"A verse like 'love thine enemy' had a great influence on me," he says. "At this stage I was still a Muslim and I thought that I would remain one."

Eventually Joseph gave his life to Jesus, though he didn't immediately tell his family. When this story was published in the local media it rocked the West Bank-a result he predicted.

"You'll see, this interview will open many people's eyes, it will shake Islam from the roots, and I'm not exaggerating," he said at the time. "What other case do you know where a son of a Hamas leader, who was raised on the tenets of extremist Islam, comes out against it?"

Indeed, Arab ministers who travel to the West Bank report that since the interview tensions have soared-but so have curiosity and hope.

"One of the biggest things is that Muslims used to say that Muslims will never become Christians, and now they realize they can," says one man who asked that his name not be used. "A barrier is broken-that is a very big breakthrough."

Though believers are guarded in nearly all Palestinian towns, the gospel has been openly shared in Jericho without much opposition. Isaac Nusseibeh, from a prominent Muslim family in Jerusalem, describes his salvation in the ancient biblical city. He met some American tourists who asked if they could pray for him.

"I started shaking. Someone came to me in a vision and said, 'Isaac, you must come to Jesus,'" he relates. "Jesus was dressed in white, and He shook me."

Unlike converts in other cities, Nusseibeh is openly Christian now and works with an organization in Jericho handing out Bibles and translating into Arabic. In the offbeat Jericho outpouring, women still wear their Muslim head scarves but worship Jesus in Christian gatherings, more openly than in many other places.

Another new development is Spirit-filled Arab believers. Most traditional Christian Arabs are not Charismatic, and even evangelicals tend to be more conservative than Western Christians. But in the last two years, a Spirit-filled Arab ministry named Upper Room was established. Andre Mubarak points out that this makes them a minority of a minority.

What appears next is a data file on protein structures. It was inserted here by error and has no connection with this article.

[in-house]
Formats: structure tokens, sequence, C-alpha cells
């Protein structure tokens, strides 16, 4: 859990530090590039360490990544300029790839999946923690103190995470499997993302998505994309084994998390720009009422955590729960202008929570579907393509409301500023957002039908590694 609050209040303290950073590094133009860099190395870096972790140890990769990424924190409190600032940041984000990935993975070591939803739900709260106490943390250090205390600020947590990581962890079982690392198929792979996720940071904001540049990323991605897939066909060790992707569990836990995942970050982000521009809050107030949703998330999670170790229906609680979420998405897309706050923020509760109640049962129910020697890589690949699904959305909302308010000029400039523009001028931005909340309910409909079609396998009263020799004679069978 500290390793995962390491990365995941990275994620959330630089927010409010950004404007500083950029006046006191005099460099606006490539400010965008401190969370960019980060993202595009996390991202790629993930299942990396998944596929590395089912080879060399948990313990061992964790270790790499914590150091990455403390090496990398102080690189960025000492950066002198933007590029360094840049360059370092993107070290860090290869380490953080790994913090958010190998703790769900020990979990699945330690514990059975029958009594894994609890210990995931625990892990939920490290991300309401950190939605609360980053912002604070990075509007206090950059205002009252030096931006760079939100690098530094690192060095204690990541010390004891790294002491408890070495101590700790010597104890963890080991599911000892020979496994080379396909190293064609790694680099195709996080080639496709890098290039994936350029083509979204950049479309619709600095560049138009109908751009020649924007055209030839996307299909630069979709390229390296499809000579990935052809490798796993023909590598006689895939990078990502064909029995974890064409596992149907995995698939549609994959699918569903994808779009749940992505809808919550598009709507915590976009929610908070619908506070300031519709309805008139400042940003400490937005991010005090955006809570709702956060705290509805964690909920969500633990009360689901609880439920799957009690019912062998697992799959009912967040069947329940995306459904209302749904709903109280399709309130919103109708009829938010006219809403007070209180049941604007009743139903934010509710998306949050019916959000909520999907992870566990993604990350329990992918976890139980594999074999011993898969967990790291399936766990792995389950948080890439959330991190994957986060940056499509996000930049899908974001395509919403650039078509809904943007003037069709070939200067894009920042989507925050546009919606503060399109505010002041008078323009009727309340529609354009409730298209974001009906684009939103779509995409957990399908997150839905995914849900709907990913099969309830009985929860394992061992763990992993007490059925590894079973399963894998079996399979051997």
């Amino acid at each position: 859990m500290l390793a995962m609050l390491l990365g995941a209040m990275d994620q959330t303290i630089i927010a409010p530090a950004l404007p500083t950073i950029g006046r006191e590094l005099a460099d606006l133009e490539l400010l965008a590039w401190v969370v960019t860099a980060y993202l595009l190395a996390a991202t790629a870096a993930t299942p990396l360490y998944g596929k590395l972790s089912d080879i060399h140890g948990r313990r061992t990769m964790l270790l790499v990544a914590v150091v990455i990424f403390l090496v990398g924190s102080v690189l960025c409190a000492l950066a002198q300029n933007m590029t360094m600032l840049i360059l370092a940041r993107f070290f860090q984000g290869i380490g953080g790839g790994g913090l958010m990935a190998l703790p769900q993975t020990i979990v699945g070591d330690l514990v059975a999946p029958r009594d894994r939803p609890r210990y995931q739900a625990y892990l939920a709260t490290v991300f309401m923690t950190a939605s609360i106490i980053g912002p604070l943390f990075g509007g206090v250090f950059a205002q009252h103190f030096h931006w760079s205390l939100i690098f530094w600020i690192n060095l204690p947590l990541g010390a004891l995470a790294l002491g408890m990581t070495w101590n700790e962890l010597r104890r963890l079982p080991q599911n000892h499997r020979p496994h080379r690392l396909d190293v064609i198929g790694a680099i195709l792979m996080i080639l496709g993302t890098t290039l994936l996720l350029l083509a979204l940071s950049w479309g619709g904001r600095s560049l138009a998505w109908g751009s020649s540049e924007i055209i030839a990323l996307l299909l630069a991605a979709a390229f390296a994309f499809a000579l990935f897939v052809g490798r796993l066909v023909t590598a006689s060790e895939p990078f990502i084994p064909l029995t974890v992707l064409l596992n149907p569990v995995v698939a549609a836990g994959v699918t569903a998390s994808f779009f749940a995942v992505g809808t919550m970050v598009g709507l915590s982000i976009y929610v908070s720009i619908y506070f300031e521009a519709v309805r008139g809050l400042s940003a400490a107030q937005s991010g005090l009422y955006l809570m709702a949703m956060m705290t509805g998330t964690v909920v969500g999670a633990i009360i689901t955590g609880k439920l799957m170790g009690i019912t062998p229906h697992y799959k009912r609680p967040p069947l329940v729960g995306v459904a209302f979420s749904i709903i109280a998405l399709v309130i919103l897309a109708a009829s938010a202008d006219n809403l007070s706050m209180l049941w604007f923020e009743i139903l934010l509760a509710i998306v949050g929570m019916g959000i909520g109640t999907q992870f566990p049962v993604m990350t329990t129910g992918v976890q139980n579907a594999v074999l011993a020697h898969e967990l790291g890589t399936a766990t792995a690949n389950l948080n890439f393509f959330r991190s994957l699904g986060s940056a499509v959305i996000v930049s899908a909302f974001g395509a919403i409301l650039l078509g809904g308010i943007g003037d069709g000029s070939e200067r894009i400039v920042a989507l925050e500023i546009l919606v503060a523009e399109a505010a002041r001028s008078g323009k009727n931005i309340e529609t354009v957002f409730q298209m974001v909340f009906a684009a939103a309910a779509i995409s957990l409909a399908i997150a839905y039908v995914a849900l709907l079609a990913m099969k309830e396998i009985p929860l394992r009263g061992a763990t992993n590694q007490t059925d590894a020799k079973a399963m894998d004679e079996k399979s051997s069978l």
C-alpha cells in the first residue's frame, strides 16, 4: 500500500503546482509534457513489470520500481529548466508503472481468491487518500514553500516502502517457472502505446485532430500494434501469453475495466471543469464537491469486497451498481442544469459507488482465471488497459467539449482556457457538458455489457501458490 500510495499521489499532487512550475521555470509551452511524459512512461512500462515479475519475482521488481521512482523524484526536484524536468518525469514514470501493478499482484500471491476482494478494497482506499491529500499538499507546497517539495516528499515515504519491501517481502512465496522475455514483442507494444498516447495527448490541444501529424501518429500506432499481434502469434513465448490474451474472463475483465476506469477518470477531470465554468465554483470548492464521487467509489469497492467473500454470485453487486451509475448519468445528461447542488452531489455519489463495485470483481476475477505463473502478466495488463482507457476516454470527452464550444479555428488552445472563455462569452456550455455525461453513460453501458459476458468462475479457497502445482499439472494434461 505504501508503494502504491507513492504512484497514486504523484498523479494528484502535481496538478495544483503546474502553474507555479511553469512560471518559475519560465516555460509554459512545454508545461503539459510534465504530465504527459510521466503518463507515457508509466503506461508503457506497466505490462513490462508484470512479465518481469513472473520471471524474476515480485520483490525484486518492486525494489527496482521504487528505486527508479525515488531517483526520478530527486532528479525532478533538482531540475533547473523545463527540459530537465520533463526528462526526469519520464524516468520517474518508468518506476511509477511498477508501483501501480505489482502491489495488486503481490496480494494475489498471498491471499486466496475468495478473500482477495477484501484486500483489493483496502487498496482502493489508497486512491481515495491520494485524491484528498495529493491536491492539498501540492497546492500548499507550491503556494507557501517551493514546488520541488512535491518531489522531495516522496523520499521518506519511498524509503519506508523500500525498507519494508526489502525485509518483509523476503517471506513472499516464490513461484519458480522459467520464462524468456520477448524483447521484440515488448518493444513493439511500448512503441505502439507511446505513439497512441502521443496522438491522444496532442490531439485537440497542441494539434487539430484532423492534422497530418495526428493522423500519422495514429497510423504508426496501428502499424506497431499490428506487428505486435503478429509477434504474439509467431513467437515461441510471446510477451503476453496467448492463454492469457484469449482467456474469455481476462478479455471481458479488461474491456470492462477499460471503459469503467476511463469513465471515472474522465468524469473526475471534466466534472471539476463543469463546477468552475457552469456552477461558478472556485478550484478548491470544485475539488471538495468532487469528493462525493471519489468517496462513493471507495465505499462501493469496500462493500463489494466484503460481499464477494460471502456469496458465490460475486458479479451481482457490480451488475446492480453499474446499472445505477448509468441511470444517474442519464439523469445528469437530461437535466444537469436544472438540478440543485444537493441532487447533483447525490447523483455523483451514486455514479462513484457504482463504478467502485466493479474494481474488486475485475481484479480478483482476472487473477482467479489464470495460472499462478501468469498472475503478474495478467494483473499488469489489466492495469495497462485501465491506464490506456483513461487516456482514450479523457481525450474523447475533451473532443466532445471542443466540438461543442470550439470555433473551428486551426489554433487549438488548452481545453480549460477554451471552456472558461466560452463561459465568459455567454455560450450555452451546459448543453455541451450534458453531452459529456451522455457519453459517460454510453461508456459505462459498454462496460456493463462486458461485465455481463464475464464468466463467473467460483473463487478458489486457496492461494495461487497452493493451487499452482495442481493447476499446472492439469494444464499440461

"Always, minorities make the most change in history," he smiles. "All Christians leave the country, but for me, as a believer Spirit-filled, I want to be a light. Imagine Jerusalem with no Christians."

Perhaps one of the greatest ironies, Massad says, is that Pauline Ayyad, wife of martyred Rami Ayyad, has returned to Gaza and is now leading Bible studies and women's meetings in her home.

The Church's Response

Christian Palestinians, almost without exception, say they are neglected by the church at large, especially by Christian Zionists who come to Israel to support the Jewish state. Weiner explains his shock at the lack of worldwide Christian interest in the Palestinian plight when he took up the cause more than a decade ago.

"With Christianity being the largest religion in the world, especially dominant in wealthy countries, what interest could the Palestinian Authority have in making the lives of these people difficult?" he asked himself at the time. "So often I felt like I was speaking to the deaf. So often I felt it was essentially hopeless, that these people would just suffer."

The subject of Israel is a sore point for many Christian Palestinians who must endure checkpoints, border closures, stringent security checks and sometimes outright harassment. Many carry generational bitterness toward Israel for their loss of ancestral homes and land.

A few Palestinians have taken a stand on Israel's right to exist and to own the land-a conviction that has drawn death threats and bullets in some cases. But all still empathize with the plight of the Palestinians in the current, desperate situation.

"Yes, we have to stand for the right of Israel to exist, but that is not on the expense of the Palestinian people," Abu Saada says.

Abu Saada encourages Christians to "make sure that they bless the Palestinian Christians as well" when they visit Israel.

"Seek them out, bless them, pray with them, eat at their restaurants, stay at their hotels," he says.

He explains the struggle he had, and that most Arab Christians have, to read the Old Testament. "They want to believe church replaced Israel," he says. "'Replacement theology' is from the devil himself."

Massad says it wasn't easy for him to love the Jewish people after they caused his mother to suffer. A refugee from Jaffa, his mother moved to Gaza during Israel's 1948 War of Independence and fully expected to return to her home someday.

"But because I experienced the love of God, we're able to forgive and to live," he says. "I once heard Messianic Jews praying, 'God, give me enough love to be willing to die for my Palestinian brothers.' We are honored to be part of this body and are honored to hear they stand by us."

 


Nicole Schiavi is a journalist based in Jerusalem.

 


ONLINE EXCLUSIVE: Read more about Christians in Bethlehem here.